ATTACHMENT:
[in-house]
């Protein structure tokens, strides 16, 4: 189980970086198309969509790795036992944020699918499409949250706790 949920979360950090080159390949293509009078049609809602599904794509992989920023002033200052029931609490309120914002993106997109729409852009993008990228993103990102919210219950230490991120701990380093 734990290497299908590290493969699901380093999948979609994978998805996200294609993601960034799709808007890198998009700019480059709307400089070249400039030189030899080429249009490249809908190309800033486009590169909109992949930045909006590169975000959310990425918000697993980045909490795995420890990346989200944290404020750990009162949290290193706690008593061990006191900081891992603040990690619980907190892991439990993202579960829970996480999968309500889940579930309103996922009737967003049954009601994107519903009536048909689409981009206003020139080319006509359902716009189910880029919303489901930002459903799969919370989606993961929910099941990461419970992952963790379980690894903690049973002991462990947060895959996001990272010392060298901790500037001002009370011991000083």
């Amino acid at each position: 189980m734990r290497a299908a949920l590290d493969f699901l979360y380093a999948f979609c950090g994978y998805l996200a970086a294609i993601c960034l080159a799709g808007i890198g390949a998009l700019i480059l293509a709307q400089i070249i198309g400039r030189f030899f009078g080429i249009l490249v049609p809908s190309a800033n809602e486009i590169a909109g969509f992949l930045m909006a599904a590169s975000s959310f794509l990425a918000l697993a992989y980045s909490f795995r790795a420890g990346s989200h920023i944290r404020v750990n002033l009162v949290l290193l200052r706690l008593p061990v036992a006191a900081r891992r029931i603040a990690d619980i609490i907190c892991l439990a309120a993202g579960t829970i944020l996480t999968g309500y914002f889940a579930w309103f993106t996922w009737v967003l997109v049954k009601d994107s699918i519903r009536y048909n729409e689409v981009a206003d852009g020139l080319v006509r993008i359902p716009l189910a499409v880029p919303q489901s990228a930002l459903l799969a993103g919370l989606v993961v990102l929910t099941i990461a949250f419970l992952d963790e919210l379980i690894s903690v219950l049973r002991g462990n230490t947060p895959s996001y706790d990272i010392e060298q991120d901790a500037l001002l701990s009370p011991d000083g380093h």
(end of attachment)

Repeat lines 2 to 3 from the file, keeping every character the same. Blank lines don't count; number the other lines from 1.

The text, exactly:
């Protein structure tokens, strides 16, 4: 189980970086198309969509790795036992944020699918499409949250706790 949920979360950090080159390949293509009078049609809602599904794509992989920023002033200052029931609490309120914002993106997109729409852009993008990228993103990102919210219950230490991120701990380093 734990290497299908590290493969699901380093999948979609994978998805996200294609993601960034799709808007890198998009700019480059709307400089070249400039030189030899080429249009490249809908190309800033486009590169909109992949930045909006590169975000959310990425918000697993980045909490795995420890990346989200944290404020750990009162949290290193706690008593061990006191900081891992603040990690619980907190892991439990993202579960829970996480999968309500889940579930309103996922009737967003049954009601994107519903009536048909689409981009206003020139080319006509359902716009189910880029919303489901930002459903799969919370989606993961929910099941990461419970992952963790379980690894903690049973002991462990947060895959996001990272010392060298901790500037001002009370011991000083």
């Amino acid at each position: 189980m734990r290497a299908a949920l590290d493969f699901l979360y380093a999948f979609c950090g994978y998805l996200a970086a294609i993601c960034l080159a799709g808007i890198g390949a998009l700019i480059l293509a709307q400089i070249i198309g400039r030189f030899f009078g080429i249009l490249v049609p809908s190309a800033n809602e486009i590169a909109g969509f992949l930045m909006a599904a590169s975000s959310f794509l990425a918000l697993a992989y980045s909490f795995r790795a420890g990346s989200h920023i944290r404020v750990n002033l009162v949290l290193l200052r706690l008593p061990v036992a006191a900081r891992r029931i603040a990690d619980i609490i907190c892991l439990a309120a993202g579960t829970i944020l996480t999968g309500y914002f889940a579930w309103f993106t996922w009737v967003l997109v049954k009601d994107s699918i519903r009536y048909n729409e689409v981009a206003d852009g020139l080319v006509r993008i359902p716009l189910a499409v880029p919303q489901s990228a930002l459903l799969a993103g919370l989606v993961v990102l929910t099941i990461a949250f419970l992952d963790e919210l379980i690894s903690v219950l049973r002991g462990n230490t947060p895959s996001y706790d990272i010392e060298q991120d901790a500037l001002l701990s009370p011991d000083g380093h």